Another famous billionaire as the same view, Dustin Moskovitz, the founder of Asana says this is one of his fundamental views on money:
“I never viewed money as being ‘my money’ I always saw it as ‘The money.’ It’s a resource. If it pools up around me then it needs to be flushed back out into the system.
Jeff Bezos, also follows the principle of increasing the velocity of money instead of saving it. If you look at Amazon, they have had virtually zero profit for the last 2 decades. Why? Everything has been re-invested. This is how they’ve been able to develop one-day shipping and the broadest selection of products available. What would happen if you were to do the same?
To re-invest every single penny you make might seem risky, but anyone who takes a college degree takes a bigger risk. Going $50-100k in debt to increase their future earning potential is far more risky than making these investments into yourself, since you’ll never go into debt.
But what should you invest in?
Your limbic brain might argue that a beer in a pub is a good investment because it improves your social circle. TV is also a fantastic investment in your health, since it will help you relax.
When considering these investments, rely on your prefrontal cortex which is able to consider the 2nd, 3rd and 4th order consequences from your investments. The first order consequence of the TV might arguably be positive, but the rest of them are negative (time wasting, opportunity cost of money spent, low quality input).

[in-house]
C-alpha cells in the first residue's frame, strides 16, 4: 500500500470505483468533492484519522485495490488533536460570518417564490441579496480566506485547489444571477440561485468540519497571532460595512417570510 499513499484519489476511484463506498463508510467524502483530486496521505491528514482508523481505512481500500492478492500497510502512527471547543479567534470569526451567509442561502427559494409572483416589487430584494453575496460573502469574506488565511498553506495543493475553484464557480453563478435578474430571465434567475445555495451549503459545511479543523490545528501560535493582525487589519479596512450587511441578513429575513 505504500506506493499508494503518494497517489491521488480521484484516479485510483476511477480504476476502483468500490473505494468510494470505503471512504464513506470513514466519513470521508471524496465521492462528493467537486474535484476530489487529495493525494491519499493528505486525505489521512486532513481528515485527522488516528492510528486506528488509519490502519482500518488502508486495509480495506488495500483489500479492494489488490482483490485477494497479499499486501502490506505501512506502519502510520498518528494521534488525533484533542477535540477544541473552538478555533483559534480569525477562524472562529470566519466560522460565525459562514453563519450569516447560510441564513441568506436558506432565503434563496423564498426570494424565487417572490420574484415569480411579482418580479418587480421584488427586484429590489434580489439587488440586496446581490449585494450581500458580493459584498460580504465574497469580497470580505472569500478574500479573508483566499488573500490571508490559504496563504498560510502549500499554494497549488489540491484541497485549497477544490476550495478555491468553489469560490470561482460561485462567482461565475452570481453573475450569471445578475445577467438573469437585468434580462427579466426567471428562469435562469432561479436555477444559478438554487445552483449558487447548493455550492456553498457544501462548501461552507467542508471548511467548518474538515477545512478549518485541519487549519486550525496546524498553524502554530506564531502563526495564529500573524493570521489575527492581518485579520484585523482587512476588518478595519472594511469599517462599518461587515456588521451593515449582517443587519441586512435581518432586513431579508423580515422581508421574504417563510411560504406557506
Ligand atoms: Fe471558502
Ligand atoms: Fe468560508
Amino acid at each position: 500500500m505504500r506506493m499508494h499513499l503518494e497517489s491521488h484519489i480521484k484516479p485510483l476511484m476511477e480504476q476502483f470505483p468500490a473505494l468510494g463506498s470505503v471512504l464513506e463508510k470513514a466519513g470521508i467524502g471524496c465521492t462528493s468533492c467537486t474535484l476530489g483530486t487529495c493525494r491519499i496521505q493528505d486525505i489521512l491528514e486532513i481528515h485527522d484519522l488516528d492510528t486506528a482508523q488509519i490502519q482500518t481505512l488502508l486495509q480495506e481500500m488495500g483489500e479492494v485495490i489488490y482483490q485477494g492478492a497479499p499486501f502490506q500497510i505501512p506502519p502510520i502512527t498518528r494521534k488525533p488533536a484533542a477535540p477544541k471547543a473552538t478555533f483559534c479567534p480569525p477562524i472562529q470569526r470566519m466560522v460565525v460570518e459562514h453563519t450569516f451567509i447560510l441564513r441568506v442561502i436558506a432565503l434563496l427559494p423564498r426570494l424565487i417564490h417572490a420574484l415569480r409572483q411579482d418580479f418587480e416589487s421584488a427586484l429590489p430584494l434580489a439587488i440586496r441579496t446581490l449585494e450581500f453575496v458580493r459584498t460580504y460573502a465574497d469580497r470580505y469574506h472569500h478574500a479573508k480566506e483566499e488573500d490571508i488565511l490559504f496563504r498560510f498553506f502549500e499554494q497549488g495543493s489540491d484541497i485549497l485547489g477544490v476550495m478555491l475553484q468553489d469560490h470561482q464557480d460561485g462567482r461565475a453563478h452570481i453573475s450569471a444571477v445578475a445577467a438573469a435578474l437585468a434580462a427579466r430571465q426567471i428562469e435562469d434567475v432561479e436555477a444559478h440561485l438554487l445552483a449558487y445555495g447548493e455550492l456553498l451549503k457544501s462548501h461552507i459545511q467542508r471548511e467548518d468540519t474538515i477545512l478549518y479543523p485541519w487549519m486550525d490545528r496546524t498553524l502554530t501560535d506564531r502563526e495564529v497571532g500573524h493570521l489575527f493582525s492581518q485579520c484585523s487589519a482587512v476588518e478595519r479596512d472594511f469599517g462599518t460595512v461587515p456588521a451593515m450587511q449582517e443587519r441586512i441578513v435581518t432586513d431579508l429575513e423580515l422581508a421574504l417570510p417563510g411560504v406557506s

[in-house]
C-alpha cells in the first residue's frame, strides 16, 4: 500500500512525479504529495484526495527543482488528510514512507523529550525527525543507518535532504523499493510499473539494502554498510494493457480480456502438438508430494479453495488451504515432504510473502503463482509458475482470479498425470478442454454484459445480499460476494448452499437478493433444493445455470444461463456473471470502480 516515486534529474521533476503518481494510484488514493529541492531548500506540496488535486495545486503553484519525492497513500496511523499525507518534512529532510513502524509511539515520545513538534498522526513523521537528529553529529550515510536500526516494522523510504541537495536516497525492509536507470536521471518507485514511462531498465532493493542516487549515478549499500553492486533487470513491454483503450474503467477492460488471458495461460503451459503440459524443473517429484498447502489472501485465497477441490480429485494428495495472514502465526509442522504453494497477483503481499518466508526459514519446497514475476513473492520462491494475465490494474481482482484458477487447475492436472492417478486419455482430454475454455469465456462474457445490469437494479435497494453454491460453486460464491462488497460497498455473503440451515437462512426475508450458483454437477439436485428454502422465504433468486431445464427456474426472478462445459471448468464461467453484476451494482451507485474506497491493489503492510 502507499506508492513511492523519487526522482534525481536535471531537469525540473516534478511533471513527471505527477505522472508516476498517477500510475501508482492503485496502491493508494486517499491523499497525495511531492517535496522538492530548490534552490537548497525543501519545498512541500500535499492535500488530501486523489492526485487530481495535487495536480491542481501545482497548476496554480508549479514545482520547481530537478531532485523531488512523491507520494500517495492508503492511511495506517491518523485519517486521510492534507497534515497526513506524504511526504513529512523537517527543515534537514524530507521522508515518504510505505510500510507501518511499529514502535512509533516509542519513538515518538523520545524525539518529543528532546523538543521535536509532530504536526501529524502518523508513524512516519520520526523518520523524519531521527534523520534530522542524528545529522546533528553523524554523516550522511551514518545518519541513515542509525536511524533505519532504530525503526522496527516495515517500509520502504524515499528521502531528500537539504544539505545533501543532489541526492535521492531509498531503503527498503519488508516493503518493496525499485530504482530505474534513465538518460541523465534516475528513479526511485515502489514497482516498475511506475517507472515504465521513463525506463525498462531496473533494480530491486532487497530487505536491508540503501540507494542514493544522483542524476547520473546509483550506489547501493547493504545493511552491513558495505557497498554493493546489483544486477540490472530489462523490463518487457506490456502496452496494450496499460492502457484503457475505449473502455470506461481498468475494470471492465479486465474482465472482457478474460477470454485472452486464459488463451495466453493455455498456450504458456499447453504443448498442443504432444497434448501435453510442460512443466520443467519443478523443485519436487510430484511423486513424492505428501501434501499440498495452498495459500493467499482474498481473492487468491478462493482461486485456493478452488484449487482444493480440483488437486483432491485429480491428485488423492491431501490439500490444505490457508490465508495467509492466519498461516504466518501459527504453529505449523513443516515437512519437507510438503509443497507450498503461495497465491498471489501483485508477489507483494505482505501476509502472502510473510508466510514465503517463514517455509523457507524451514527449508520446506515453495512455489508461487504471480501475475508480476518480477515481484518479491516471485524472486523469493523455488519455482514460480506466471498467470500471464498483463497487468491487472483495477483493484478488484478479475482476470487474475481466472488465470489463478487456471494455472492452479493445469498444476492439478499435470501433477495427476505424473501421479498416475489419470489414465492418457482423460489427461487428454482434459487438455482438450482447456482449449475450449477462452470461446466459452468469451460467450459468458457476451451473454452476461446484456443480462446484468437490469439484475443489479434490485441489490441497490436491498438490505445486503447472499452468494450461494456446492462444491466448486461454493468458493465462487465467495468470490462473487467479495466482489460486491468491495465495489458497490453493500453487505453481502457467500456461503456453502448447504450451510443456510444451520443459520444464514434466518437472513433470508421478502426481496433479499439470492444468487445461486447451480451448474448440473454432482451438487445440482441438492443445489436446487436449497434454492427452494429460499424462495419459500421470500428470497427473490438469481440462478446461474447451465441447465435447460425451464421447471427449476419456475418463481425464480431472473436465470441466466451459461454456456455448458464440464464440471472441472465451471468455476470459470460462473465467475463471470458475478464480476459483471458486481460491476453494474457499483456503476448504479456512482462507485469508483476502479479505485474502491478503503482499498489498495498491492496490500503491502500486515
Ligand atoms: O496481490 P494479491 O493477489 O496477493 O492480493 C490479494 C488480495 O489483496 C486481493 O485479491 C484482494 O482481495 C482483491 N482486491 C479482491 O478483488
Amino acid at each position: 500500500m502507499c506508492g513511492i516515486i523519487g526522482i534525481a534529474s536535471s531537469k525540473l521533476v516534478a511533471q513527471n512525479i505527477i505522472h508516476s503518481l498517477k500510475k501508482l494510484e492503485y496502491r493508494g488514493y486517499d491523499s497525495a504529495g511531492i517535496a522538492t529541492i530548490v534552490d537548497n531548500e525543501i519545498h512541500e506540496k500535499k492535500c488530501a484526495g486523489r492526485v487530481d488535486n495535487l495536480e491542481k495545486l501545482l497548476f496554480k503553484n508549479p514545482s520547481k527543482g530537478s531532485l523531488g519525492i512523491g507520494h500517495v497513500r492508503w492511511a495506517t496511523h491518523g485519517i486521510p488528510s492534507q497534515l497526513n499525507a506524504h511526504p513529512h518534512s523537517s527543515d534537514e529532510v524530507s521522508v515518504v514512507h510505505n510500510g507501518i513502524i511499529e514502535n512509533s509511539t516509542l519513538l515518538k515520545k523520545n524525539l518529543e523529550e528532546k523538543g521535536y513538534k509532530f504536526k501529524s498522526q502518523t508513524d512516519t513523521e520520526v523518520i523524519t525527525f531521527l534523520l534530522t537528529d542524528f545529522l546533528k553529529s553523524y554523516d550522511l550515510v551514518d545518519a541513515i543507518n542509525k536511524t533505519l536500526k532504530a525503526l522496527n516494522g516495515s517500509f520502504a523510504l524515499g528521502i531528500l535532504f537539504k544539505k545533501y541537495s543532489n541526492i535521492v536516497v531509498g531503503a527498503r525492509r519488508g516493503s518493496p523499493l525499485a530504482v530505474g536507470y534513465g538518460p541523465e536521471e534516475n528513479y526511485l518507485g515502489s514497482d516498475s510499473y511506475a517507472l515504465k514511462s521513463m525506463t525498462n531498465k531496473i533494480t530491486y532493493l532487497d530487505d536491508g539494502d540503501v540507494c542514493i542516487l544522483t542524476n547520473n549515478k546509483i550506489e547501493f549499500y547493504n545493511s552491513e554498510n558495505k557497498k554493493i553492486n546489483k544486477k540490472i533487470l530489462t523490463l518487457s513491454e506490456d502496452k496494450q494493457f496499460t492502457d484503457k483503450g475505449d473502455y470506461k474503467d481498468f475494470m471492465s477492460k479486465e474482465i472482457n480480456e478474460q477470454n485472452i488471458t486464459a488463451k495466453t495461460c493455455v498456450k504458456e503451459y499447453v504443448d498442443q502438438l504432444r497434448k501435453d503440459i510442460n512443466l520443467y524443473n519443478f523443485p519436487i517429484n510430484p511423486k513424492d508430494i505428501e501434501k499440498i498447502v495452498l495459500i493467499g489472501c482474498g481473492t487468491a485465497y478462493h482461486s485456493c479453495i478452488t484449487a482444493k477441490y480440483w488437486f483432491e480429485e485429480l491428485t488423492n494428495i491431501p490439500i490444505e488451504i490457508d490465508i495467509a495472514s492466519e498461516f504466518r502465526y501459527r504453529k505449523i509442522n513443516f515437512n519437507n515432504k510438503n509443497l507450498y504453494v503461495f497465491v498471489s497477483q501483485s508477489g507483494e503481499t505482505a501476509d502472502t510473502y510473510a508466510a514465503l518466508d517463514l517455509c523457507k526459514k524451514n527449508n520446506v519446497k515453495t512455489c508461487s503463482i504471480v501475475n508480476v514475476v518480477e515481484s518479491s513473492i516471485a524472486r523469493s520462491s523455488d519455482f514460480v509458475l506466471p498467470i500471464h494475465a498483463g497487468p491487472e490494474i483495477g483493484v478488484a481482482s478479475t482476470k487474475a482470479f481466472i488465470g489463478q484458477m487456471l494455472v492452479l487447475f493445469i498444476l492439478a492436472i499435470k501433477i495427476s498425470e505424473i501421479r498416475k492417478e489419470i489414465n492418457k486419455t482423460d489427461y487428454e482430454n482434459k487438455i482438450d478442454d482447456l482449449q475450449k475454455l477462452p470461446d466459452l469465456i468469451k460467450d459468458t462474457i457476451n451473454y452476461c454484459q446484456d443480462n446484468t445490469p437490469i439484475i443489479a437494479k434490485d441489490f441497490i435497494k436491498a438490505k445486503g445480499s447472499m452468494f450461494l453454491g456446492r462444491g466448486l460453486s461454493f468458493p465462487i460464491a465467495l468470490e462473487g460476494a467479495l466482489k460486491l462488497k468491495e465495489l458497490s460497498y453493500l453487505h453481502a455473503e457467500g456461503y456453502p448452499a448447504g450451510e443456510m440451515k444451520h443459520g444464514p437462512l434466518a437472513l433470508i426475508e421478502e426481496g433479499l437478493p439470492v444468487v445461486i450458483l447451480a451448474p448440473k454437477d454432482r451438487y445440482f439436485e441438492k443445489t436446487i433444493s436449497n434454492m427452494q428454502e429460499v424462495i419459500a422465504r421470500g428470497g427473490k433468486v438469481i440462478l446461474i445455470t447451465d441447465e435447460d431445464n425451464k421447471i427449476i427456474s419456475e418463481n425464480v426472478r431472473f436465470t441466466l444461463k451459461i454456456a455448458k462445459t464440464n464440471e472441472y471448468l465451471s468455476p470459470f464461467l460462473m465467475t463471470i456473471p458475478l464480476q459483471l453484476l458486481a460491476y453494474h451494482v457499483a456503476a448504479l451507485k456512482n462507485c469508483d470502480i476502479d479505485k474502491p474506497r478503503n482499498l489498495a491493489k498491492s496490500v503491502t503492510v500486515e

If you want to learn more on what to invest in, I’ve written an in-depth article on Compound Interest that should give you a lot of ideas on how to prioritize these decisions. But a few bullet points that should help you on your way:
- Outsource low-level tasks (cleaning, cooking, washing clothes)
- Evergreen Skills (coding, math, foreign language)
- Health (sleep, nutrition, gym)
- Increase Optionality
The principles discussed here is for people who want to maximize their earning potential at the expense of short-term stability. You will probably be without money a few times, if you were to re-invest your entire income. But with following this strategy you’ll have the opportunity to reach greatness. Saving all of your money in a 401k is stable in the short-term, but as Max Levichin (founder of 3 multi billion dollar companies) said in an interview “A lot of founders say they’re going to save up money before taking the leap and starting their own business. But if you get to $100,000 in savings, you’re too comfortable with life to ever take a risk, and that business will fail because of it.”
Lastly, I’d like to discuss the idea of “play the game for life”. The goal of an infinite game is to keep the game going. The majority set goals as “I want to make $1,000,000”, but what happens when you reach that goal? You’ll either increase the dollar amount right before you attain it to perhaps $2,000,000 or you will become depressed, realizing that you’re not really feeling any different (an oversimplification).
Viewing your money as a commodity that exists to increase the velocity of your personal flywheel gives you a system and a framework you can use for the rest of your life. This same system can be used by a multi-millionaire and by a high-school student making $10 /hour. Because once you start seeing yourself as an investor whose goal is to improve yourself, it will turn into an artform that will give you a lot more fun than just buying a new car.
So there’s my ideas when it comes to running your personal finances that optimizes for maximizing your long-term earning potential.
James Stuber’s Article - Run Your Personal Finances Like Amazon
Anton Kreil - Indifferent to Money
Jim Collins - Flywheel
Summarized into 1 sentence:
Money is a commodity used to make lasting improvements to the velocity of your flywheel to maximize your lifetime earning potential.